Opinion: Private schools, like Regis Jesuit, must resist the temptation to censor student voices

The Denver Post: Just a few years ago, as freshmen in Regis Jesuit High School’s student media program, we memorized the First Amendment, discussed the dangers of censorship, and listened intently to Mary Beth Tinker preach the power of a free press.

Unfortunately, students at our former high school have been robbed of those freedoms. On Dec. 17, the winter issue of Elevate, Regis Jesuit’s student magazine, was released. The issue included an opinion piece on abortion in which a freshman advocated for “the basic human right of choice.” Nothing she wrote contradicted the magazine’s editorial policies, which read that “school officials… shall not practice prior review or to censor any student media.” The policy only notes narrow exceptions, like legally obscene content and the termination of employees. Nonetheless, the school retracted not only the article but the entire magazine.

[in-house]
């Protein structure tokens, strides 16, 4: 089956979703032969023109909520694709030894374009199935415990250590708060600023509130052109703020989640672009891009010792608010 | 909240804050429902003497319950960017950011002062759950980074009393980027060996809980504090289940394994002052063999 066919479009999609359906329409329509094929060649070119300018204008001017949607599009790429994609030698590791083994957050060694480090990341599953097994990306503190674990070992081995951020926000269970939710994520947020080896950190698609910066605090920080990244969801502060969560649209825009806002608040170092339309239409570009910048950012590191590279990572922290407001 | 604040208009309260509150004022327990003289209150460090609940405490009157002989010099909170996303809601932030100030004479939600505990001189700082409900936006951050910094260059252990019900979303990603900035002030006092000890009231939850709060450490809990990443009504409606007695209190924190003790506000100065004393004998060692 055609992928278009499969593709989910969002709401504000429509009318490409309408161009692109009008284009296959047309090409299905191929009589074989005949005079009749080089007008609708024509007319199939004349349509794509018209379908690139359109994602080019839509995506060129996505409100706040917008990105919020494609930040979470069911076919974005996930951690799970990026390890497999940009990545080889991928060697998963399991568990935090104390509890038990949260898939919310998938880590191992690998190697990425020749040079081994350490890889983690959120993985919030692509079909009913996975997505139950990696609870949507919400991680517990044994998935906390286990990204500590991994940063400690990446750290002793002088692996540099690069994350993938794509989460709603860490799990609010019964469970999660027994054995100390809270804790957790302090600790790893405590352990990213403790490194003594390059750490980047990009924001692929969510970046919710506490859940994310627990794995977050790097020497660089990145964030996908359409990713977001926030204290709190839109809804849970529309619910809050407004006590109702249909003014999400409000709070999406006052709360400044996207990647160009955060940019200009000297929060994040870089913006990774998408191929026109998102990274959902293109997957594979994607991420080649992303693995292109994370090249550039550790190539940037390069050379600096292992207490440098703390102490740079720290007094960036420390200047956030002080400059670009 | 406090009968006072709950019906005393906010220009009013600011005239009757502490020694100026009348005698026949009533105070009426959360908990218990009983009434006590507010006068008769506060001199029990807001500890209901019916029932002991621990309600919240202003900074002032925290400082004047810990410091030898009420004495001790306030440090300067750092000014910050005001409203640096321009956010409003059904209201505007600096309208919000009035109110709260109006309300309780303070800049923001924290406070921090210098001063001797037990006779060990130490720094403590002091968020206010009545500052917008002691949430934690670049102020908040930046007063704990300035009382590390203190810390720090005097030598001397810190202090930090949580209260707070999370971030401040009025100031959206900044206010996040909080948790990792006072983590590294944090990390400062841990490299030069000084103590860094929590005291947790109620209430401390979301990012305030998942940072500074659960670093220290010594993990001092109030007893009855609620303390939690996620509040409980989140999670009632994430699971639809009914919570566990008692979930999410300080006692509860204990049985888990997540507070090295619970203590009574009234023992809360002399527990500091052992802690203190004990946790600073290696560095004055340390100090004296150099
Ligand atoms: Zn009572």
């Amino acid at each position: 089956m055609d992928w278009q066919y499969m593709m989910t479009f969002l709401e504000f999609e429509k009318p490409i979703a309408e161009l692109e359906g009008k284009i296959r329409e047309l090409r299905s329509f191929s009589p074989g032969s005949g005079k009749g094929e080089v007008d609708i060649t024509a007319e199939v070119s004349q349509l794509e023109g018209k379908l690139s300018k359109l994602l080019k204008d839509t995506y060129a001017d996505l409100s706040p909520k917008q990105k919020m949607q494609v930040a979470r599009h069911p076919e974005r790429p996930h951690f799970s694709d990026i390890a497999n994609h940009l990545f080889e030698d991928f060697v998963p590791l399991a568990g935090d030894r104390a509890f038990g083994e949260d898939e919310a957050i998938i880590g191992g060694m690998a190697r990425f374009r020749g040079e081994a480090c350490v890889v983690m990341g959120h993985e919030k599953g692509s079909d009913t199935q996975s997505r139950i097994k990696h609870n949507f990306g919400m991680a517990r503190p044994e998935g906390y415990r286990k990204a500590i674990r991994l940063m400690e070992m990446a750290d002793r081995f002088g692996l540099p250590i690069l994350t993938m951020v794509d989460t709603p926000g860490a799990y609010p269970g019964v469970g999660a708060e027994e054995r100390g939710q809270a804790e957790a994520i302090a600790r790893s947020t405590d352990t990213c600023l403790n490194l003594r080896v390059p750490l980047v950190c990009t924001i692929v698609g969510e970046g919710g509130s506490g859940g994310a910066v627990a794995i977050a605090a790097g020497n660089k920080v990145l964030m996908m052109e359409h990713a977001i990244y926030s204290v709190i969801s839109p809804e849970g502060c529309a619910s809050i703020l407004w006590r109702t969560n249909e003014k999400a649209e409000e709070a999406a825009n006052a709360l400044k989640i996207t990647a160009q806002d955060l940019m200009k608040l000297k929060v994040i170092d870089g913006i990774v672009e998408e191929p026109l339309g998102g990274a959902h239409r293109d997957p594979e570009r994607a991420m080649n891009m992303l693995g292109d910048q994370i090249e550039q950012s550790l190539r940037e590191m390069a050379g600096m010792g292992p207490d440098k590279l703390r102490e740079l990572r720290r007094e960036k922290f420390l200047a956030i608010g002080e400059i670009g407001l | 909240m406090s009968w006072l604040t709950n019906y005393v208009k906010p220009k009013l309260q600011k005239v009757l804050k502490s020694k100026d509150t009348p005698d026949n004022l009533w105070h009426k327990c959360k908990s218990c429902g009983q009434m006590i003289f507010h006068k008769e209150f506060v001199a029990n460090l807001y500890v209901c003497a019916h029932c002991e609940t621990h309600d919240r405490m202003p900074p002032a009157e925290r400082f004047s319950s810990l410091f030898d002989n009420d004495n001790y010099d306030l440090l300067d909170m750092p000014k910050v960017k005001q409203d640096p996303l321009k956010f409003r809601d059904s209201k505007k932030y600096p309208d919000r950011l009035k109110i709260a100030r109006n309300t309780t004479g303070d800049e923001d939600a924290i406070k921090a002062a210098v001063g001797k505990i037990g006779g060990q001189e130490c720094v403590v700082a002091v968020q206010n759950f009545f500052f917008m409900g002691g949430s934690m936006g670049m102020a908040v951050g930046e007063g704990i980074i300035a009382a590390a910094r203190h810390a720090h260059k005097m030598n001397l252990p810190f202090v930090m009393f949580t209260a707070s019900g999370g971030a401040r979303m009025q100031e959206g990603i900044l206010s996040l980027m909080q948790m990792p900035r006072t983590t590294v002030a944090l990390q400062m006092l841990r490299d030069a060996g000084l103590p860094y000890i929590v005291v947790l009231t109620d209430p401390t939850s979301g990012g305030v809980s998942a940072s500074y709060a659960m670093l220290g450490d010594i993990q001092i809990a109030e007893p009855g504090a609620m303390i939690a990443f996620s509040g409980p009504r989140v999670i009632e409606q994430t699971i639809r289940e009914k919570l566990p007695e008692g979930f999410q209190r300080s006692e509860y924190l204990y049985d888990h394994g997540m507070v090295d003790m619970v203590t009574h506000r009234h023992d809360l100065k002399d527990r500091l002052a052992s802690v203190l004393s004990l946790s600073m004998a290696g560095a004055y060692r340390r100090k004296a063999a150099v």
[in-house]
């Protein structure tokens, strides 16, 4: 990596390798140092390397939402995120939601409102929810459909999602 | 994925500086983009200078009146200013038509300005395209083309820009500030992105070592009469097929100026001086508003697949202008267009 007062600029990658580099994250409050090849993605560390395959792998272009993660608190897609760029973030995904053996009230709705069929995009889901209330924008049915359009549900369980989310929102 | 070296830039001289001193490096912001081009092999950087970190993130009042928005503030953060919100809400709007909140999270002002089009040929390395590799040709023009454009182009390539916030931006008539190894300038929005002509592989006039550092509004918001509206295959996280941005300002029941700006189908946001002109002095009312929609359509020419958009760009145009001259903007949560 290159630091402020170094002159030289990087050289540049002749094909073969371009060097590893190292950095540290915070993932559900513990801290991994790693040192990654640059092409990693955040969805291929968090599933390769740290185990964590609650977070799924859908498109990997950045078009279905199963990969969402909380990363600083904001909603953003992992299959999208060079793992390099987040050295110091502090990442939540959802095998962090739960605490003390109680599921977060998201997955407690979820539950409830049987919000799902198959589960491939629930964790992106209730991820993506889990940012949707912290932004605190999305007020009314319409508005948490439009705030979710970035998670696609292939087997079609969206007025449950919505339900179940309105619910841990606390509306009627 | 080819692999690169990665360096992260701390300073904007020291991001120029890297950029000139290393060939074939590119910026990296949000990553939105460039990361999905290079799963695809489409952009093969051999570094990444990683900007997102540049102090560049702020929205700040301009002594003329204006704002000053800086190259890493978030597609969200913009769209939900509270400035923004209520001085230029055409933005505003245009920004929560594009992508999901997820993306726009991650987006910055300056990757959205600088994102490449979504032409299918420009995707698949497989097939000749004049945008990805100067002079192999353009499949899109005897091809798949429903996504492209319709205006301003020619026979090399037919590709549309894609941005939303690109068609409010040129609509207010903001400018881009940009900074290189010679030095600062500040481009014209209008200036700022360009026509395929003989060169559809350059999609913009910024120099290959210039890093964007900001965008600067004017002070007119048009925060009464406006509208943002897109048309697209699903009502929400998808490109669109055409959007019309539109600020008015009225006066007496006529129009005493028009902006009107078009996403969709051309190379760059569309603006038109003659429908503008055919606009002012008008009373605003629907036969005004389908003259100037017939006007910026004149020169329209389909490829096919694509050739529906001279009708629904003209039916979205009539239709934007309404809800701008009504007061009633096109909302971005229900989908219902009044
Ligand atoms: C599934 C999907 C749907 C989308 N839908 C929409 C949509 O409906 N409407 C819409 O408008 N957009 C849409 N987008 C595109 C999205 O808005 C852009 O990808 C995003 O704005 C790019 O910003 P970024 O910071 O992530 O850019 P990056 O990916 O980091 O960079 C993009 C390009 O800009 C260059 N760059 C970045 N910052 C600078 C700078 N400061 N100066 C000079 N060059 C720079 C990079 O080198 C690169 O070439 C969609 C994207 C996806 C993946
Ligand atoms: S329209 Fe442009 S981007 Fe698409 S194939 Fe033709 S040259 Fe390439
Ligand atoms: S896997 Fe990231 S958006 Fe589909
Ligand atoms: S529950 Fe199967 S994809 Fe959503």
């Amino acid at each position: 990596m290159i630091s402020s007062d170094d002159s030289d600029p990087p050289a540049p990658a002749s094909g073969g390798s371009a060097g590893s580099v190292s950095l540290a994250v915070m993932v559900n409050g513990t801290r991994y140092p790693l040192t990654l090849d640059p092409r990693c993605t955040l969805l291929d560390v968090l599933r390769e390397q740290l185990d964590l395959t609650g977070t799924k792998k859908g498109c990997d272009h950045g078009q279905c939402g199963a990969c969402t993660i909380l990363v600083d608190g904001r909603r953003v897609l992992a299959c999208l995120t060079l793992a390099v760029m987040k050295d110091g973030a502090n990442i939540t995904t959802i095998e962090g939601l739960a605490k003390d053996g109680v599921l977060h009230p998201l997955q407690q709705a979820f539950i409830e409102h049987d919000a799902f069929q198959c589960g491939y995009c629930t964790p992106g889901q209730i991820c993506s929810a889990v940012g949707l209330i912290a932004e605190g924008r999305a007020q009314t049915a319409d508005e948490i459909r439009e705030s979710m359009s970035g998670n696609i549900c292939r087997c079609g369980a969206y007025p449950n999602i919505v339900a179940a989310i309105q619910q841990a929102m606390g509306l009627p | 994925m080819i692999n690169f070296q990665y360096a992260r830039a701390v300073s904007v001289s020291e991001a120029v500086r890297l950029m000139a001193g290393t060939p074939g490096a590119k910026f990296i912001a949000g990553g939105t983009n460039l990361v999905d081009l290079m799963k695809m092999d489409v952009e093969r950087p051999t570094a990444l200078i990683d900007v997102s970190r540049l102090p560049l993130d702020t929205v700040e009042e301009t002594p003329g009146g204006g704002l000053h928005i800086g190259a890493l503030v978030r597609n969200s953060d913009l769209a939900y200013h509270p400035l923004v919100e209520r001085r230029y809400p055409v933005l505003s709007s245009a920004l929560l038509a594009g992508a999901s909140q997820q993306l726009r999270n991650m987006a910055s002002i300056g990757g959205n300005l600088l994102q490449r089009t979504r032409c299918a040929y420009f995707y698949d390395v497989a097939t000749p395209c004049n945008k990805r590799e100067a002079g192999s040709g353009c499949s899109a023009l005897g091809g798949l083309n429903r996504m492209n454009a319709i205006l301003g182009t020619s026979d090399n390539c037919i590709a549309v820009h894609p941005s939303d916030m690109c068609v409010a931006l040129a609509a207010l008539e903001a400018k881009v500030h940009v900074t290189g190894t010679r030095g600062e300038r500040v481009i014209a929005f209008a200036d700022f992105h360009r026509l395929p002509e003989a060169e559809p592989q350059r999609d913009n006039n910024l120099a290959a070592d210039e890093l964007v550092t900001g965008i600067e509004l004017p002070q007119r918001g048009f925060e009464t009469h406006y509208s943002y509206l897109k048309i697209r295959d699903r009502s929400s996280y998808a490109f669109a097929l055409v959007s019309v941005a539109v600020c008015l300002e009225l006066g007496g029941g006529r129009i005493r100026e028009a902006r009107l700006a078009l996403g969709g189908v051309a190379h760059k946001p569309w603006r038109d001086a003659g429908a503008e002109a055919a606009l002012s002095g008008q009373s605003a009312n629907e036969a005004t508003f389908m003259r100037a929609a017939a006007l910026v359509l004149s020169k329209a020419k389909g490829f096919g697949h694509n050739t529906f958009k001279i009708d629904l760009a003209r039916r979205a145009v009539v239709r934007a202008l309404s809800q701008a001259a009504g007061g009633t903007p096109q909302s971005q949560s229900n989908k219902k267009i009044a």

We recognize the school’s prerogative to educate students on the beliefs of the Catholic Church. Indeed, the school has made its anti-abortion stance clear in theology classes, its pro-life club, and official messaging. But the issue is not whether those with uteruses have a right to abortion. The issue is whether students should be able to question, speak, and reach their own conclusions. In essence, the question is whether students should be educated.

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